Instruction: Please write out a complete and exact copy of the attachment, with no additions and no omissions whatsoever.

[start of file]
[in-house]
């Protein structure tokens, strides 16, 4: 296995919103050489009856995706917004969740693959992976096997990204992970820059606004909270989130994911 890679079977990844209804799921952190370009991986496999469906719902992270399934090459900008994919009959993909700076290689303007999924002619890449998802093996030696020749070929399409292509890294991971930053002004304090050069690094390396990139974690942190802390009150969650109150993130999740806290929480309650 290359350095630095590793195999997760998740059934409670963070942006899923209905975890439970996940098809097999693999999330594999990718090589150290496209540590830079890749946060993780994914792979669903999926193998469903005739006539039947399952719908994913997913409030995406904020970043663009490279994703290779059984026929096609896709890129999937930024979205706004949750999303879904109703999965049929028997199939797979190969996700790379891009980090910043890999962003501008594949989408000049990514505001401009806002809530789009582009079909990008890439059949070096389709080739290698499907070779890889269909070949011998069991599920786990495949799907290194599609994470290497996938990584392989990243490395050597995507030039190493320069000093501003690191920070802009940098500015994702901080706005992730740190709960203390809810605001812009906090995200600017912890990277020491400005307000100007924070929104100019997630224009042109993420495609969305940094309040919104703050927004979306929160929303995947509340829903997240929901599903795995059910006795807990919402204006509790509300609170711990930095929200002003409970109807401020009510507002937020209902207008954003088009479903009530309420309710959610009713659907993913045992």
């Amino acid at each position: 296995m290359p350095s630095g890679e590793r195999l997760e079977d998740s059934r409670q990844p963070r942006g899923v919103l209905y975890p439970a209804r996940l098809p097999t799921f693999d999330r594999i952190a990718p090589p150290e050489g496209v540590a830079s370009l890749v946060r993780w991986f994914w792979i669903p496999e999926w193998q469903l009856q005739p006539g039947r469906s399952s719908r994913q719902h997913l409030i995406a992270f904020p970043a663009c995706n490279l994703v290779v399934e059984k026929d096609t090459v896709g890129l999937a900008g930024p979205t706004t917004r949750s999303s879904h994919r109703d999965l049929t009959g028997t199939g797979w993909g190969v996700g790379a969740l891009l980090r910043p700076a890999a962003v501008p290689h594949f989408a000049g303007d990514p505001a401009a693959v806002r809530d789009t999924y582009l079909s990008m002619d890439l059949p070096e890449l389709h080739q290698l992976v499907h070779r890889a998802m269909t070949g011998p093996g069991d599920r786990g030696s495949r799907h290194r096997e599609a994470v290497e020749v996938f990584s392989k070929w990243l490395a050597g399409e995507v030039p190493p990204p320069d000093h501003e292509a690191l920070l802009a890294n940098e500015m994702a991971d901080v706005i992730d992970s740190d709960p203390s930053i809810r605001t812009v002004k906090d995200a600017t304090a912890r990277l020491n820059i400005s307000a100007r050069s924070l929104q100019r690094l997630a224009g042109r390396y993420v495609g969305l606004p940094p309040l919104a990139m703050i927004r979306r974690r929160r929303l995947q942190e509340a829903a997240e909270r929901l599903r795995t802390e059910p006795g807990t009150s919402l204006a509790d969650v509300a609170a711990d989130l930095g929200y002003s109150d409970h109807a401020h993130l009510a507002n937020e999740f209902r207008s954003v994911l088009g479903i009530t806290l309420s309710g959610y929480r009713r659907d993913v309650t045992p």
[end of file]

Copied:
[in-house]
């Protein structure tokens, strides 16, 4: 296995919103050489009856995706917004969740693959992976096997990204992970820059606004909270989130994911 890679079977990844209804799921952190370009991986496999469906719902992270399934090459900008994919009959993909700076290689303007999924002619890449998802093996030696020749070929399409292509890294991971930053002004304090050069690094390396990139974690942190802390009150969650109150993130999740806290929480309650 290359350095630095590793195999997760998740059934409670963070942006899923209905975890439970996940098809097999693999999330594999990718090589150290496209540590830079890749946060993780994914792979669903999926193998469903005739006539039947399952719908994913997913409030995406904020970043663009490279994703290779059984026929096609896709890129999937930024979205706004949750999303879904109703999965049929028997199939797979190969996700790379891009980090910043890999962003501008594949989408000049990514505001401009806002809530789009582009079909990008890439059949070096389709080739290698499907070779890889269909070949011998069991599920786990495949799907290194599609994470290497996938990584392989990243490395050597995507030039190493320069000093501003690191920070802009940098500015994702901080706005992730740190709960203390809810605001812009906090995200600017912890990277020491400005307000100007924070929104100019997630224009042109993420495609969305940094309040919104703050927004979306929160929303995947509340829903997240929901599903795995059910006795807990919402204006509790509300609170711990930095929200002003409970109807401020009510507002937020209902207008954003088009479903009530309420309710959610009713659907993913045992």
């Amino acid at each position: 296995m290359p350095s630095g890679e590793r195999l997760e079977d998740s059934r409670q990844p963070r942006g899923v919103l209905y975890p439970a209804r996940l098809p097999t799921f693999d999330r594999i952190a990718p090589p150290e050489g496209v540590a830079s370009l890749v946060r993780w991986f994914w792979i669903p496999e999926w193998q469903l009856q005739p006539g039947r469906s399952s719908r994913q719902h997913l409030i995406a992270f904020p970043a663009c995706n490279l994703v290779v399934e059984k026929d096609t090459v896709g890129l999937a900008g930024p979205t706004t917004r949750s999303s879904h994919r109703d999965l049929t009959g028997t199939g797979w993909g190969v996700g790379a969740l891009l980090r910043p700076a890999a962003v501008p290689h594949f989408a000049g303007d990514p505001a401009a693959v806002r809530d789009t999924y582009l079909s990008m002619d890439l059949p070096e890449l389709h080739q290698l992976v499907h070779r890889a998802m269909t070949g011998p093996g069991d599920r786990g030696s495949r799907h290194r096997e599609a994470v290497e020749v996938f990584s392989k070929w990243l490395a050597g399409e995507v030039p190493p990204p320069d000093h501003e292509a690191l920070l802009a890294n940098e500015m994702a991971d901080v706005i992730d992970s740190d709960p203390s930053i809810r605001t812009v002004k906090d995200a600017t304090a912890r990277l020491n820059i400005s307000a100007r050069s924070l929104q100019r690094l997630a224009g042109r390396y993420v495609g969305l606004p940094p309040l919104a990139m703050i927004r979306r974690r929160r929303l995947q942190e509340a829903a997240e909270r929901l599903r795995t802390e059910p006795g807990t009150s919402l204006a509790d969650v509300a609170a711990d989130l930095g929200y002003s109150d409970h109807a401020h993130l009510a507002n937020e999740f209902r207008s954003v994911l088009g479903i009530t806290l309420s309710g959610y929480r009713r659907d993913v309650t045992p």